Notre Dame University



LERC attended a one-day activity at the Lebanese Youth Camp for Residents and Emigrants in Kfarhouna, South Lebanon

Thursday 30th July 2009
Reported by Basma Abdul Khalek, LERC Project Manager and Ali Ajroush, LERC Intern

At the invitation of Relief International, co-organizer of the Lebanese Youth Camp for Residents and Emigrants in Kfarhouna, South Lebanon, from July 25th to August 2nd 2009, the Lebanese Emigration Research Center (LERC) of Notre Dame University – Louaizé attended a one-day activity.

The camp's poster Kfarhouna, South Lebanon (July 2009)

The camp is an initiative by the Lebanese Emigrant and Residency Club, which was founded in 2004 with the aim of bringing together Lebanese youth from Lebanon and abroad.

This year the Kfarhouna-based club worked with Relief International to expand the camp into a national camp for both emigrants and residents.

The 120 camp participants included residents from Akkar, Jbeil, Beirut, Jezzine, Bekaa, Mount Lebanon, Kfarhouna, and other various towns across Lebanon. Participants also included emigrants from the United States, Canada, France, Germany, Ivory Coast, Saudi Arabia, and Dubai. The camp aimed to establish relations between Lebanese across Lebanon and the world. Through a workshop, the camp also aimed at developing a strategy to address problems facing Lebanon today including, education and financial aid, unemployment, political and sectarian strife, and other various problems.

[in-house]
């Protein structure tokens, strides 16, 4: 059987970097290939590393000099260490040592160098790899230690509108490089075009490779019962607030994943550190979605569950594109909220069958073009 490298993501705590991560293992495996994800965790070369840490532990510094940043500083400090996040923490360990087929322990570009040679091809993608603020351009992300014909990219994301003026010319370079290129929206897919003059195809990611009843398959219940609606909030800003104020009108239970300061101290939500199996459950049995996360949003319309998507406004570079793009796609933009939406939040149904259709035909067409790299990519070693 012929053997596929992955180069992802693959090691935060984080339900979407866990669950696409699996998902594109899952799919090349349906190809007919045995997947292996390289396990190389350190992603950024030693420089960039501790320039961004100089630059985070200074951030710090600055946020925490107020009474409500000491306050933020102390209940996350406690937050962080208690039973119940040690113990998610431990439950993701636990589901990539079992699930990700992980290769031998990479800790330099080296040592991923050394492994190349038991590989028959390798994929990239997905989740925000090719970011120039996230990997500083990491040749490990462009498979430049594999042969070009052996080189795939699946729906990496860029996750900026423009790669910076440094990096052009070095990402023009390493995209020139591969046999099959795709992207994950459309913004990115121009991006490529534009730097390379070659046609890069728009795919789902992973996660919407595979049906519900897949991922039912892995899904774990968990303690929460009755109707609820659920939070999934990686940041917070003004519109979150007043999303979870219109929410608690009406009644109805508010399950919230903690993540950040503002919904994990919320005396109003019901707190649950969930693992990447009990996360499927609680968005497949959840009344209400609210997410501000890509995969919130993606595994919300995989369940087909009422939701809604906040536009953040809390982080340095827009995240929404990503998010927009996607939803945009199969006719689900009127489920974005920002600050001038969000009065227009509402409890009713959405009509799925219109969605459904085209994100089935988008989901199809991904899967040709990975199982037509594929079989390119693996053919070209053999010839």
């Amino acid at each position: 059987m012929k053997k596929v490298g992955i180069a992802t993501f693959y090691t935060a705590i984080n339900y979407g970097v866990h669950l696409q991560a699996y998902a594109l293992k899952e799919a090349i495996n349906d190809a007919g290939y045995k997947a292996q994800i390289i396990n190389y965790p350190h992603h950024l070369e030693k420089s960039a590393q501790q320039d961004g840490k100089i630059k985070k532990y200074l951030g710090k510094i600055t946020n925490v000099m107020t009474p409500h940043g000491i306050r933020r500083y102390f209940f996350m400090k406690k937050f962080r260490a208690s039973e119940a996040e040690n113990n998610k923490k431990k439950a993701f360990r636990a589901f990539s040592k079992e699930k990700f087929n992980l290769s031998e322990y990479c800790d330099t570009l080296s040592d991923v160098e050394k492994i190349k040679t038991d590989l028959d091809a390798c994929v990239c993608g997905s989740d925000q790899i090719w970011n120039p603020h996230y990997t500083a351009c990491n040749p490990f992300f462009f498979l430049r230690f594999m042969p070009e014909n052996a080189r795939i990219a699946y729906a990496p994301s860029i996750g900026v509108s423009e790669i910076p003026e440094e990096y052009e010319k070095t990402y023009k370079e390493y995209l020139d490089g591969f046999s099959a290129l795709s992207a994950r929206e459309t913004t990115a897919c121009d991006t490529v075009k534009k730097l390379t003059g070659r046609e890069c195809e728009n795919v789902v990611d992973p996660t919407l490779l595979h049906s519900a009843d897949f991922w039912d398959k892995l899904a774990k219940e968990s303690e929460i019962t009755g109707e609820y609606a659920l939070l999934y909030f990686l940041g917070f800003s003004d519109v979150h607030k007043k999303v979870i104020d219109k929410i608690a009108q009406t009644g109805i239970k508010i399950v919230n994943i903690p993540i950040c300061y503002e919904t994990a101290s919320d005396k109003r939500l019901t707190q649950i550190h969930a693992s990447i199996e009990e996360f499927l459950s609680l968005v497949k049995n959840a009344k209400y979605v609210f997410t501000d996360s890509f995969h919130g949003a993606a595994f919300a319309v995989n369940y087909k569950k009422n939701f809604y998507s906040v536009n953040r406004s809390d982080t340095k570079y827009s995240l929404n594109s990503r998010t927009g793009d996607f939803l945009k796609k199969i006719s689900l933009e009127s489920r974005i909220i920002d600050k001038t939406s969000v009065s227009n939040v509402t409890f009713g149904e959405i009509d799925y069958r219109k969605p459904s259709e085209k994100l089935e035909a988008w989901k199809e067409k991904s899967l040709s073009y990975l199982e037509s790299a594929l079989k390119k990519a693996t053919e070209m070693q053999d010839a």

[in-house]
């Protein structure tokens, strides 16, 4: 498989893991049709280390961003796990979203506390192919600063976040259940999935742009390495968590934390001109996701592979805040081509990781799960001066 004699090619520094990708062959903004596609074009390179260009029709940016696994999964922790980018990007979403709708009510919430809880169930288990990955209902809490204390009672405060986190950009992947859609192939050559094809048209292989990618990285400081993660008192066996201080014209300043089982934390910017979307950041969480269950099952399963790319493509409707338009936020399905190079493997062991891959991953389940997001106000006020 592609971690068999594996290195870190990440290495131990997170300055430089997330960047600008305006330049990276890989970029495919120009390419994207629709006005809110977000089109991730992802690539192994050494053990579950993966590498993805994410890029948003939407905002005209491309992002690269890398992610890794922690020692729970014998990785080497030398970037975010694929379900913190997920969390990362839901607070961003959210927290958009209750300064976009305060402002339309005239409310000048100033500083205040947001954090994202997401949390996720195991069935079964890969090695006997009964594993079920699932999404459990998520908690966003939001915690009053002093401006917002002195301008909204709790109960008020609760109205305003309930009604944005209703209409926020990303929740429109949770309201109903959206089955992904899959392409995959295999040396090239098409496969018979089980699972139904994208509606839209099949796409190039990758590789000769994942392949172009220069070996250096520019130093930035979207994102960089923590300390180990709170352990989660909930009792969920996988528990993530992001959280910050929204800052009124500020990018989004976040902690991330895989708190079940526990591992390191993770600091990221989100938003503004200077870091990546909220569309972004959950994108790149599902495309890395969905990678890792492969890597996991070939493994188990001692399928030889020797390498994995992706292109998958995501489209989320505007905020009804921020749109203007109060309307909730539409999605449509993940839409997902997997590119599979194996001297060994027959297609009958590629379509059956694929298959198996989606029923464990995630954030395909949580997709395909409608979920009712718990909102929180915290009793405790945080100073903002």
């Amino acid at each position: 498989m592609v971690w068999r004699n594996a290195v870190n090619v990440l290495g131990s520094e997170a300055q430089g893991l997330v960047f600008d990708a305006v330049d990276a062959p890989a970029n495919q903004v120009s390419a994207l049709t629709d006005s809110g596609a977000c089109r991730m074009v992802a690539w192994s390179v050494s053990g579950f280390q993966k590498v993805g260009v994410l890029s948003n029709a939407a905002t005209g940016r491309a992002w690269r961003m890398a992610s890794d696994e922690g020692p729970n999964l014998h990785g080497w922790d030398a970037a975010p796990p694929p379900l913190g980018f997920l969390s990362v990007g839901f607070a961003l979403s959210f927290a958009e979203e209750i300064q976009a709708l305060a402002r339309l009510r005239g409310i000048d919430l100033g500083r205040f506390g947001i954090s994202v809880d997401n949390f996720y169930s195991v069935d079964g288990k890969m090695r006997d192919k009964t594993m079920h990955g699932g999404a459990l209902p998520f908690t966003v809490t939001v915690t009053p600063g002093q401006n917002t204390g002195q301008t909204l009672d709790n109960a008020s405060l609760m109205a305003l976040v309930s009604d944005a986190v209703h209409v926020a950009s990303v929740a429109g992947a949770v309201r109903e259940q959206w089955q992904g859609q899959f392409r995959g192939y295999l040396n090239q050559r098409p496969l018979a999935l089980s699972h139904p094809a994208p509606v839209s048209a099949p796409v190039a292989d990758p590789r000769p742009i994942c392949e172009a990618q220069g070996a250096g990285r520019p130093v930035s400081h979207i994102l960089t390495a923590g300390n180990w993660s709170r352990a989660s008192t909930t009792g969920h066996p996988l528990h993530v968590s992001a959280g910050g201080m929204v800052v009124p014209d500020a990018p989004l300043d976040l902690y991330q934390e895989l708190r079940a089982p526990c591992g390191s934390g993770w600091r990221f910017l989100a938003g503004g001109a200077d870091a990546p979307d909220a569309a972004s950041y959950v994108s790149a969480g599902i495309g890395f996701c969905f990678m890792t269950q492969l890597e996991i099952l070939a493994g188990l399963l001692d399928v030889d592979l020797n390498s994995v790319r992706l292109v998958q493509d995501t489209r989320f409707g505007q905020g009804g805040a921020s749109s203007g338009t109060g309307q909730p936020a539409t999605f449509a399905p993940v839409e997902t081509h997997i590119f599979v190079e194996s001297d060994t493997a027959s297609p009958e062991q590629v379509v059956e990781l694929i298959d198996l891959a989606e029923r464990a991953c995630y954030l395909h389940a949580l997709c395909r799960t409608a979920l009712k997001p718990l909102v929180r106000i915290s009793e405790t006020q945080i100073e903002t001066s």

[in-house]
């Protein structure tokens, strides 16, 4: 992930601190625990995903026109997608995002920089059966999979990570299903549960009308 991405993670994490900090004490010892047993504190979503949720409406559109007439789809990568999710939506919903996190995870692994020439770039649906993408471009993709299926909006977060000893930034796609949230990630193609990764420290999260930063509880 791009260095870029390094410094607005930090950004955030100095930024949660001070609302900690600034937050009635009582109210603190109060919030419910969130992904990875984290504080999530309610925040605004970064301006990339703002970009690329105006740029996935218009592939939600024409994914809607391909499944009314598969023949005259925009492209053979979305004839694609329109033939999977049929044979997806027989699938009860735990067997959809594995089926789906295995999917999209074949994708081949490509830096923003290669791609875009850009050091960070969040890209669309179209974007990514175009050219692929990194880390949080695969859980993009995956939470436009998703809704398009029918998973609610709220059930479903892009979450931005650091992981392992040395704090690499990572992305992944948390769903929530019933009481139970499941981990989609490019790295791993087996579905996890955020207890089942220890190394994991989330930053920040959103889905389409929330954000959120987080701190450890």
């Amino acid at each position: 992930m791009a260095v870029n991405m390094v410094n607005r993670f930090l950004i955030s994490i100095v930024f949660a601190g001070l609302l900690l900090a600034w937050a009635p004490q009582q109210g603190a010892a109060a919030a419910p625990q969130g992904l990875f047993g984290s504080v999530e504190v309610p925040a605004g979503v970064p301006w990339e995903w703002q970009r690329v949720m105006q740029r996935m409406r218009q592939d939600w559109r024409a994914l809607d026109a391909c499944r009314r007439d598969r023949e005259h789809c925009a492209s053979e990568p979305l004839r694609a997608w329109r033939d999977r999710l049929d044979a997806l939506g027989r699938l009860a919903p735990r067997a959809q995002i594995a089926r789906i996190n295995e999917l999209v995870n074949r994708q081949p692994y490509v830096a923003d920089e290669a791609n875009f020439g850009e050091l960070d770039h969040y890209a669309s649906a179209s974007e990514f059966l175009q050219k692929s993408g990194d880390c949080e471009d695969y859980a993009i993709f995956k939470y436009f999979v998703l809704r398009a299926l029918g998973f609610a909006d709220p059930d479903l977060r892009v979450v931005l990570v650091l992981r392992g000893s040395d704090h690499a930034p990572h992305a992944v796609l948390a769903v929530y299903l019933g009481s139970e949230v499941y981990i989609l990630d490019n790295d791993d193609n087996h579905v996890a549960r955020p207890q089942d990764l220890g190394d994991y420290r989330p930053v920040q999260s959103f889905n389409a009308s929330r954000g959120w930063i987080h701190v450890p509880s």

(From left to right) Mr. I. Hamze, Mr. A. Hijazi and Mr. A. Ajrouch (sitting right) at the workshop in El Rihane, South Lebanon (July 2009).

Workshop participants concluded that there was a need for more universities in their respective regions, as well as for a center to assist Lebanese youth in applying for higher education and employment. The camp also worked on community service by picking up garbage in both Kfarhouna and the beach of Sour (Tyre). Furthermore, the campers participated in a marathon in Jezzine with this assistance of Beirut Marathon. There were several classes, including one on sex-education.

The camp participants also showed their creativity on a nightly basis through acting, dancing, and other forms of performances during their “sahras”. The goal of the camp was clearly achieved as there was an evident sense of unity and cooperation.

Many of the 2009 camp activities included a workshop on project identification and proposal writing, cleaning up public spaces, hiking and nature discovery, and graffiti painting.



Graffiti painted by young artists, Kfarhouna, South Lebanon (July 2009).